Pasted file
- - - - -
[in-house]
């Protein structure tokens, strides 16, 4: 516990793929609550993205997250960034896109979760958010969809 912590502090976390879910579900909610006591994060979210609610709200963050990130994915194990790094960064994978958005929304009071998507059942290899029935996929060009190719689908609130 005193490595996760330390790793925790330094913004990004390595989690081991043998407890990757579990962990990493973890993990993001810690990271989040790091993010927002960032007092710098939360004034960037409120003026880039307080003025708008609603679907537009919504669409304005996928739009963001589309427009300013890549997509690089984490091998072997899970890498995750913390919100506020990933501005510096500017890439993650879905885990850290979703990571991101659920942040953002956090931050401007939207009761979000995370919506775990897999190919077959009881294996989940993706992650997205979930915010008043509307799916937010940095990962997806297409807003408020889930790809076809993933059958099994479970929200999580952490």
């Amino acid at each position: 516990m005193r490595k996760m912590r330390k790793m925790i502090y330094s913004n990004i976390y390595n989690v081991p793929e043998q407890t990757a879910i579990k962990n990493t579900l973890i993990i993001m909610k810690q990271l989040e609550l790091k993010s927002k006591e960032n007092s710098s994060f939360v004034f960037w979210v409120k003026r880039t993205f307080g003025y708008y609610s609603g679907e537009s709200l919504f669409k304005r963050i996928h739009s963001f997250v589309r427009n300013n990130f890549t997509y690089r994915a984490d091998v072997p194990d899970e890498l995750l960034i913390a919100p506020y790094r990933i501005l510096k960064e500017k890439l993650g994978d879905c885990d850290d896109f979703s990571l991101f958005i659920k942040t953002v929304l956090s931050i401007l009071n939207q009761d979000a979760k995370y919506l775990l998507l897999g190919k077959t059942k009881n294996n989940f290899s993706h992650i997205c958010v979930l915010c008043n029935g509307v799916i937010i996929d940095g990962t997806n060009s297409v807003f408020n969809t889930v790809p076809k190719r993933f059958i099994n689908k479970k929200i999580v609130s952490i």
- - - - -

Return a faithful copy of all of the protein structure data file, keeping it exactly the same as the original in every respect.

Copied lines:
[in-house]
């Protein structure tokens, strides 16, 4: 516990793929609550993205997250960034896109979760958010969809 912590502090976390879910579900909610006591994060979210609610709200963050990130994915194990790094960064994978958005929304009071998507059942290899029935996929060009190719689908609130 005193490595996760330390790793925790330094913004990004390595989690081991043998407890990757579990962990990493973890993990993001810690990271989040790091993010927002960032007092710098939360004034960037409120003026880039307080003025708008609603679907537009919504669409304005996928739009963001589309427009300013890549997509690089984490091998072997899970890498995750913390919100506020990933501005510096500017890439993650879905885990850290979703990571991101659920942040953002956090931050401007939207009761979000995370919506775990897999190919077959009881294996989940993706992650997205979930915010008043509307799916937010940095990962997806297409807003408020889930790809076809993933059958099994479970929200999580952490």
């Amino acid at each position: 516990m005193r490595k996760m912590r330390k790793m925790i502090y330094s913004n990004i976390y390595n989690v081991p793929e043998q407890t990757a879910i579990k962990n990493t579900l973890i993990i993001m909610k810690q990271l989040e609550l790091k993010s927002k006591e960032n007092s710098s994060f939360v004034f960037w979210v409120k003026r880039t993205f307080g003025y708008y609610s609603g679907e537009s709200l919504f669409k304005r963050i996928h739009s963001f997250v589309r427009n300013n990130f890549t997509y690089r994915a984490d091998v072997p194990d899970e890498l995750l960034i913390a919100p506020y790094r990933i501005l510096k960064e500017k890439l993650g994978d879905c885990d850290d896109f979703s990571l991101f958005i659920k942040t953002v929304l956090s931050i401007l009071n939207q009761d979000a979760k995370y919506l775990l998507l897999g190919k077959t059942k009881n294996n989940f290899s993706h992650i997205c958010v979930l915010c008043n029935g509307v799916i937010i996929d940095g990962t997806n060009s297409v807003f408020n969809t889930v790809p076809k190719r993933f059958i099994n689908k479970k929200i999580v609130s952490i």